The second largest investigative agency in the federal government, ICE enforces the nation’s immigration and customs laws. Special agents investigate immigration crime, human rights violations, human smuggling, smuggling of narcotics, weapons and other contraband, financial crimes, and cybercrime.
Established in 1865 to crack down on the counterfeiting of U.S. currency, the Secret Service has a dual mission. The agency safeguards the nation’s financial infrastructure, as well as protects national leaders, visiting heads of state, and government designated sites and national special security events.
One of the five branches of the U.S. Armed Forces, the Coast Guard has protected the nation’s waterways and maritime interests around the world since 1790. Last year, the Coast Guard saved more than 3,800 lives, removed over 166,000 pounds of cocaine bound towards the United States, and screened over 472,000 vessels and 28.7 million crewmembers and passengers prior to arrival in U.S. ports.
FEMA helps individuals and communities recover from both natural and man-made emergencies and disasters by coordinating emergency housing and financial assistance. FEMA search and rescue teams help locate victims immediately following a disaster, and the agency also supports on-site disaster recovery activities by providing services such as mobile telecommunications and power generation teams.
TSA workers screen 2 million travelers a day at airports a day. Armed air marshals deployed on passenger flights worldwide help keep the flying public safe. Security officers safeguard transportation systems by inspecting airports, seaports, railroads, highways, and public transit, checking for explosives and suspicious activity.
This government agency oversees all lawful immigration to the United States, ensuring the promise of freedom, liberty, and opportunity for qualified immigrants amidst increased global threats. Employees grant citizenship and help immigrants integrate into American culture as law-abiding citizens, while protecting our shores.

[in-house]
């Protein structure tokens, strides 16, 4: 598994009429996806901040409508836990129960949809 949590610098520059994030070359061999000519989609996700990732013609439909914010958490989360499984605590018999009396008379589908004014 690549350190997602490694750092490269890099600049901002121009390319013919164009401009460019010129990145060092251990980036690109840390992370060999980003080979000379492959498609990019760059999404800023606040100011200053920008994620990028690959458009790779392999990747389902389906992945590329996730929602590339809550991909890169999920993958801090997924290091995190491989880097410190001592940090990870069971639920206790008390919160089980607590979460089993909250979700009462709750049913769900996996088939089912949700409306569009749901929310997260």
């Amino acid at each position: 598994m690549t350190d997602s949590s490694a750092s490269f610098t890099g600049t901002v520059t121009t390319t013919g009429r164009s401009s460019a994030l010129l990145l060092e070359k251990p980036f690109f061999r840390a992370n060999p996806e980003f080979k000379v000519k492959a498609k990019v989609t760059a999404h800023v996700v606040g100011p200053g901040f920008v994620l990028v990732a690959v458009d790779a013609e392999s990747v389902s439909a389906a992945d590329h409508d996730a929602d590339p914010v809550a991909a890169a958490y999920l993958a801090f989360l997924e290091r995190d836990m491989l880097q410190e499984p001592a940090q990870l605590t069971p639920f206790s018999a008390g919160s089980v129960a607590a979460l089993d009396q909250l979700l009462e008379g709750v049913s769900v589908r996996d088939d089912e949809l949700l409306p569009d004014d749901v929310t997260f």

Additional Helpful Links
- Federal government’s site for all job and employment information: usajobs.gov
- Listings of all government departments and agencies: usa.gov/Agencies.shtml
- Careers with the U.S. Capitol Police: uscapitolpolice.gov/home.php
- Department of Justice careers: justice.gov/careers/careers.html
- Department of Homeland Security careers: dhs.gov/careers
- Office of Personnel Management: opm.gov
- Federal employment information for veterans: fedshirevets.gov/
- FBI careers: fbijobs.gov/index.asp
- U.S. Marshals Service careers: usmarshals.gov/careers/index.html
- ATF careers: atf.gov/careers/
- DEA careers: justice.gov/dea/careers/occupations.shtml
- Customs & Border Protection careers: cbp.gov/xp/cgov/careers/
- ICE careers: ice.gov/careers/index.htm
- Secret Service careers:secretservice.gov/join/careers.shtml
- Coast Guard careers: uscg.mil/top/careers.asp
- FEMA careers: fema.gov/careers
- TSA careers: tsa.gov/careers
- USCIS careers: uscis.gov/portal/site/uscis/menuitem.eb1d4c2a3e5b9ac89243c6a7543f6d1a/?vgnextoid=710b2423fdba3210VgnVCM100000b92ca60aRCRD&vgnextchannel=710b2423fdba3210VgnVCM100000b92ca60aRCRD
Do you have any advice to share about obtaining a law enforcement position with the federal government?
Image Credit: sphilp on Flickr/Creative Commons